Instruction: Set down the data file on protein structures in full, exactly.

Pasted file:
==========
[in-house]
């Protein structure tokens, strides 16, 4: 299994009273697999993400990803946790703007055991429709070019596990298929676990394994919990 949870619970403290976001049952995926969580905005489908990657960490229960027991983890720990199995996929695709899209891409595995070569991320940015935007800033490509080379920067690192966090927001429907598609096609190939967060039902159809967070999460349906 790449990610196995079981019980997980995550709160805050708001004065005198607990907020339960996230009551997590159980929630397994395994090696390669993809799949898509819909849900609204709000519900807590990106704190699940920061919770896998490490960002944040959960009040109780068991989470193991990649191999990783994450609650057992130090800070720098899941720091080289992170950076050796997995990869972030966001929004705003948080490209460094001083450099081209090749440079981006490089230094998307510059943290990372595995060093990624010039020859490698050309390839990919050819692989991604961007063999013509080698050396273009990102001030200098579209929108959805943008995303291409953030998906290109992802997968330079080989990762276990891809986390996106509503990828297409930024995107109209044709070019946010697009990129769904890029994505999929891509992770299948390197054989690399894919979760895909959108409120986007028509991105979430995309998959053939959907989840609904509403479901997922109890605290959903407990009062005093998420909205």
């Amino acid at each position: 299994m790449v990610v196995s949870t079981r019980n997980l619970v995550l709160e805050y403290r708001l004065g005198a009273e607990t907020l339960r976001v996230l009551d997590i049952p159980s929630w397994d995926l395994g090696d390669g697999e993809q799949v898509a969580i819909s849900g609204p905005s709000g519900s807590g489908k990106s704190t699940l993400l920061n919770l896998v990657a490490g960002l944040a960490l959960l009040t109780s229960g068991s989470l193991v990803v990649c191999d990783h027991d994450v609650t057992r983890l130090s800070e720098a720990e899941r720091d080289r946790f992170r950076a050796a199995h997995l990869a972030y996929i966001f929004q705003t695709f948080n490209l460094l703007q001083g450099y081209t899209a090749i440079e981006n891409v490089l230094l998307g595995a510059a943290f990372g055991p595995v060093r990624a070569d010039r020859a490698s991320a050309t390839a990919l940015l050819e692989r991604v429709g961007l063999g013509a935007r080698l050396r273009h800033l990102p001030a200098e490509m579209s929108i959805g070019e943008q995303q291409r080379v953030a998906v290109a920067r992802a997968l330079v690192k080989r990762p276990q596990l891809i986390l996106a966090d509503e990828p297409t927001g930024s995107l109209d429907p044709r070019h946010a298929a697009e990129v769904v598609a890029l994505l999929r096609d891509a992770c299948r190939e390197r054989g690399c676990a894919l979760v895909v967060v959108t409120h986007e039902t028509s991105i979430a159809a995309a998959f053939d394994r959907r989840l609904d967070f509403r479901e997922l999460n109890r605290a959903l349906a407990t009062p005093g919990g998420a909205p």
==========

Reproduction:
[in-house]
């Protein structure tokens, strides 16, 4: 299994009273697999993400990803946790703007055991429709070019596990298929676990394994919990 949870619970403290976001049952995926969580905005489908990657960490229960027991983890720990199995996929695709899209891409595995070569991320940015935007800033490509080379920067690192966090927001429907598609096609190939967060039902159809967070999460349906 790449990610196995079981019980997980995550709160805050708001004065005198607990907020339960996230009551997590159980929630397994395994090696390669993809799949898509819909849900609204709000519900807590990106704190699940920061919770896998490490960002944040959960009040109780068991989470193991990649191999990783994450609650057992130090800070720098899941720091080289992170950076050796997995990869972030966001929004705003948080490209460094001083450099081209090749440079981006490089230094998307510059943290990372595995060093990624010039020859490698050309390839990919050819692989991604961007063999013509080698050396273009990102001030200098579209929108959805943008995303291409953030998906290109992802997968330079080989990762276990891809986390996106509503990828297409930024995107109209044709070019946010697009990129769904890029994505999929891509992770299948390197054989690399894919979760895909959108409120986007028509991105979430995309998959053939959907989840609904509403479901997922109890605290959903407990009062005093998420909205």
């Amino acid at each position: 299994m790449v990610v196995s949870t079981r019980n997980l619970v995550l709160e805050y403290r708001l004065g005198a009273e607990t907020l339960r976001v996230l009551d997590i049952p159980s929630w397994d995926l395994g090696d390669g697999e993809q799949v898509a969580i819909s849900g609204p905005s709000g519900s807590g489908k990106s704190t699940l993400l920061n919770l896998v990657a490490g960002l944040a960490l959960l009040t109780s229960g068991s989470l193991v990803v990649c191999d990783h027991d994450v609650t057992r983890l130090s800070e720098a720990e899941r720091d080289r946790f992170r950076a050796a199995h997995l990869a972030y996929i966001f929004q705003t695709f948080n490209l460094l703007q001083g450099y081209t899209a090749i440079e981006n891409v490089l230094l998307g595995a510059a943290f990372g055991p595995v060093r990624a070569d010039r020859a490698s991320a050309t390839a990919l940015l050819e692989r991604v429709g961007l063999g013509a935007r080698l050396r273009h800033l990102p001030a200098e490509m579209s929108i959805g070019e943008q995303q291409r080379v953030a998906v290109a920067r992802a997968l330079v690192k080989r990762p276990q596990l891809i986390l996106a966090d509503e990828p297409t927001g930024s995107l109209d429907p044709r070019h946010a298929a697009e990129v769904v598609a890029l994505l999929r096609d891509a992770c299948r190939e390197r054989g690399c676990a894919l979760v895909v967060v959108t409120h986007e039902t028509s991105i979430a159809a995309a998959f053939d394994r959907r989840l609904d967070f509403r479901e997922l999460n109890r605290a959903l349906a407990t009062p005093g919990g998420a909205p």